-pivot_root(8) man page for details.
-
-
-Usage scenarios
----------------
-
-The main motivation for implementing initrd was to allow for modular
-kernel configuration at system installation. The procedure would work
-as follows:
-
- 1) system boots from floppy or other media with a minimal kernel
- (e.g. support for RAM disks, initrd, a.out, and the Ext2 FS) and
- loads initrd
- 2) /sbin/init determines what is needed to (1) mount the "real" root FS
- (i.e. device type, device drivers, file system) and (2) the
- distribution media (e.g. CD-ROM, network, tape, ...). This can be
- done by asking the user, by auto-probing, or by using a hybrid
- approach.
- 3) /sbin/init loads the necessary kernel modules
- 4) /sbin/init creates and populates the root file system (this doesn't
- have to be a very usable system yet)
- 5) /sbin/init invokes pivot_root to change the root file system and
- execs - via chroot - a program that continues the installation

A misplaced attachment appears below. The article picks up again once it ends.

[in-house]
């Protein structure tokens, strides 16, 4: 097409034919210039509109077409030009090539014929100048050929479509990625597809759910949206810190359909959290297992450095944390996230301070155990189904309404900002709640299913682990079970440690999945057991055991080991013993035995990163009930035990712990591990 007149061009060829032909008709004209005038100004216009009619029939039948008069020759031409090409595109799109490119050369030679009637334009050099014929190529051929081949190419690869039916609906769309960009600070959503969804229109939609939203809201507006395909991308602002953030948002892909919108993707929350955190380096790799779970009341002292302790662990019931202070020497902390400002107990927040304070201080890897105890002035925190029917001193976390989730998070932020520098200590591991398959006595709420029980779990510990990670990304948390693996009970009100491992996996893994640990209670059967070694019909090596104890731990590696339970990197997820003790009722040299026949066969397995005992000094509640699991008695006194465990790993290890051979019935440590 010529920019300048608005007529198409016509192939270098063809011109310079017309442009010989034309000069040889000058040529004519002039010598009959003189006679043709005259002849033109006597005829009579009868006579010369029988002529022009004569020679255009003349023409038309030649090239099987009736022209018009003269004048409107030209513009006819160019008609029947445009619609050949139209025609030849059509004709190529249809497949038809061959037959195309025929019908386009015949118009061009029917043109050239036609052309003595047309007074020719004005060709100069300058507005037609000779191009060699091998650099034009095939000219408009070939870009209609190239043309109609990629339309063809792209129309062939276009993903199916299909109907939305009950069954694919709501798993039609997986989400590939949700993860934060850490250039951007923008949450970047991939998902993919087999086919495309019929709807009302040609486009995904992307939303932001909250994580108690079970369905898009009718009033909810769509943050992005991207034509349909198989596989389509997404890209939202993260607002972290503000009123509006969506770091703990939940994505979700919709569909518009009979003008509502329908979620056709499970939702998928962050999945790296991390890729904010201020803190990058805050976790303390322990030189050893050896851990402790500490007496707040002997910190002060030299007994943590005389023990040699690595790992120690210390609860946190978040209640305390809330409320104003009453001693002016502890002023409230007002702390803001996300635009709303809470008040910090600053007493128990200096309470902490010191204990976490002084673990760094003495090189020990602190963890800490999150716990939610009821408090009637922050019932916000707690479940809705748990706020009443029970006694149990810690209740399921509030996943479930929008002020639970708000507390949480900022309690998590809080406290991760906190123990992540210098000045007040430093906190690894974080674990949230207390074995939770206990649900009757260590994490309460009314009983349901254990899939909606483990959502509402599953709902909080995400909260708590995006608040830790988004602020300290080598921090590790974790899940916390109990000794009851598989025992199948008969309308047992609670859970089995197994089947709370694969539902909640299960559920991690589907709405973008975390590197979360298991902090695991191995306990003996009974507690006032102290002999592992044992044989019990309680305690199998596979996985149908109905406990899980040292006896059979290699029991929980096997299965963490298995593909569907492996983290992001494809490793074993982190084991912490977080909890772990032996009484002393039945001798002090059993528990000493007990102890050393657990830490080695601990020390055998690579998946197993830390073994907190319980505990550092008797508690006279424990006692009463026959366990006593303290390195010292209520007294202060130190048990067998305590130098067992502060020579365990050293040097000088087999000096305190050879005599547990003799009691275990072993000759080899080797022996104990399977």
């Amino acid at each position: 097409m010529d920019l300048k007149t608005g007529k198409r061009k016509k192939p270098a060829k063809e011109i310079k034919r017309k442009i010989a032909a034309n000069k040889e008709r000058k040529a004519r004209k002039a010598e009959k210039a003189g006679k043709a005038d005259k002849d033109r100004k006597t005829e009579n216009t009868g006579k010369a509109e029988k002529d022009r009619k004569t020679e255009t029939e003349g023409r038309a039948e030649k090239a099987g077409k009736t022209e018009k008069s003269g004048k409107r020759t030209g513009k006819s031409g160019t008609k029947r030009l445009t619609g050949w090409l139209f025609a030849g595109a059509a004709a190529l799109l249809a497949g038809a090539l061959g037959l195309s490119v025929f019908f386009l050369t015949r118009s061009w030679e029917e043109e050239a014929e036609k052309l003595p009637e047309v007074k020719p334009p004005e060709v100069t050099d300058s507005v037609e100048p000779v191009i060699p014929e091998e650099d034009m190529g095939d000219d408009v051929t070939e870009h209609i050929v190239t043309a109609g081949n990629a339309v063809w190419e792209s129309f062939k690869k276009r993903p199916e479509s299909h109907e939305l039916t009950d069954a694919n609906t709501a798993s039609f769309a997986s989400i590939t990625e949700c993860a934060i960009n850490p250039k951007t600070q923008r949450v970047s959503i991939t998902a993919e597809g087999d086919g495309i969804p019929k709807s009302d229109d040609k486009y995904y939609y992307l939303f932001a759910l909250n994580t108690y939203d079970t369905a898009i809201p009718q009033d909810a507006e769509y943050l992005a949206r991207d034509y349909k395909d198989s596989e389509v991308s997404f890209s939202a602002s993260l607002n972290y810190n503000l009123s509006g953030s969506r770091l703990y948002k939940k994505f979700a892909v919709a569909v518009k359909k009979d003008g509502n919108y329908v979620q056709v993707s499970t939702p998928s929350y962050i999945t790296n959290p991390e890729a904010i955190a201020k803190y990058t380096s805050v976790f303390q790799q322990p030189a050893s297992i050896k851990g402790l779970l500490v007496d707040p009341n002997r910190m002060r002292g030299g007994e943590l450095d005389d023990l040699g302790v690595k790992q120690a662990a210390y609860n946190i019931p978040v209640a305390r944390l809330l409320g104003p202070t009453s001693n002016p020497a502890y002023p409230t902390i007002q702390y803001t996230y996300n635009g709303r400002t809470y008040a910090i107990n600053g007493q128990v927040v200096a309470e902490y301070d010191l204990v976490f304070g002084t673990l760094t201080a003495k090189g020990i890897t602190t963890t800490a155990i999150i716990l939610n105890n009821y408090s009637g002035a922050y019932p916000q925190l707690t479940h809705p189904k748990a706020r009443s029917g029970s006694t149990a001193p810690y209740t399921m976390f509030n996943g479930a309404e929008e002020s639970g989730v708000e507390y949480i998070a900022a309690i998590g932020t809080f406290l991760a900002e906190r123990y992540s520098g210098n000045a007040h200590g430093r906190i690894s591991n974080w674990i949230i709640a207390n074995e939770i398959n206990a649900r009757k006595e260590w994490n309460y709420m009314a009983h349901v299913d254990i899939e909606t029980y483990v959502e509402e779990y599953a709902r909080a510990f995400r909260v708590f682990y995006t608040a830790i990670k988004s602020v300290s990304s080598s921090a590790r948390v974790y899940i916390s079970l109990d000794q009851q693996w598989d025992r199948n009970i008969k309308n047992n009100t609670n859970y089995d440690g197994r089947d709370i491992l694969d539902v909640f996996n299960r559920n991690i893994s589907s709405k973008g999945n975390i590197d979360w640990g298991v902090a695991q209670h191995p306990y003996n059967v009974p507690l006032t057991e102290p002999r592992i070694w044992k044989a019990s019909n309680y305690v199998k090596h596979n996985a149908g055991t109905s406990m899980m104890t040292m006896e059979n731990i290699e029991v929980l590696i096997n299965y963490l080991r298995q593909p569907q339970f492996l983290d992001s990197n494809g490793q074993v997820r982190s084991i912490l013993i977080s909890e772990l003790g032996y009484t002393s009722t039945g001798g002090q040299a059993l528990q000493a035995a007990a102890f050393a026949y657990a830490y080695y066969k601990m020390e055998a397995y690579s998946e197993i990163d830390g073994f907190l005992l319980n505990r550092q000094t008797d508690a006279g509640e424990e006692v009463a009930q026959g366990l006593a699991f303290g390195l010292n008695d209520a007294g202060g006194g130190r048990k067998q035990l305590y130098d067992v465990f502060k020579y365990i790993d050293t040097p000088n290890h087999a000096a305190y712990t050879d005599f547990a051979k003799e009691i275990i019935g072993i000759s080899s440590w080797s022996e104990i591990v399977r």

- 6) the boot loader is installed
- 7) the boot loader is configured to load an initrd with the set of
- modules that was used to bring up the system (e.g. /initrd can be
- modified, then unmounted, and finally, the image is written from
- /dev/ram0 or /dev/rd/0 to a file)
- 8) now the system is bootable and additional installation tasks can be
- performed
-
-The key role of initrd here is to re-use the configuration data during
-normal system operation without requiring the use of a bloated "generic"
-kernel or re-compiling or re-linking the kernel.
-
-A second scenario is for installations where Linux runs on systems with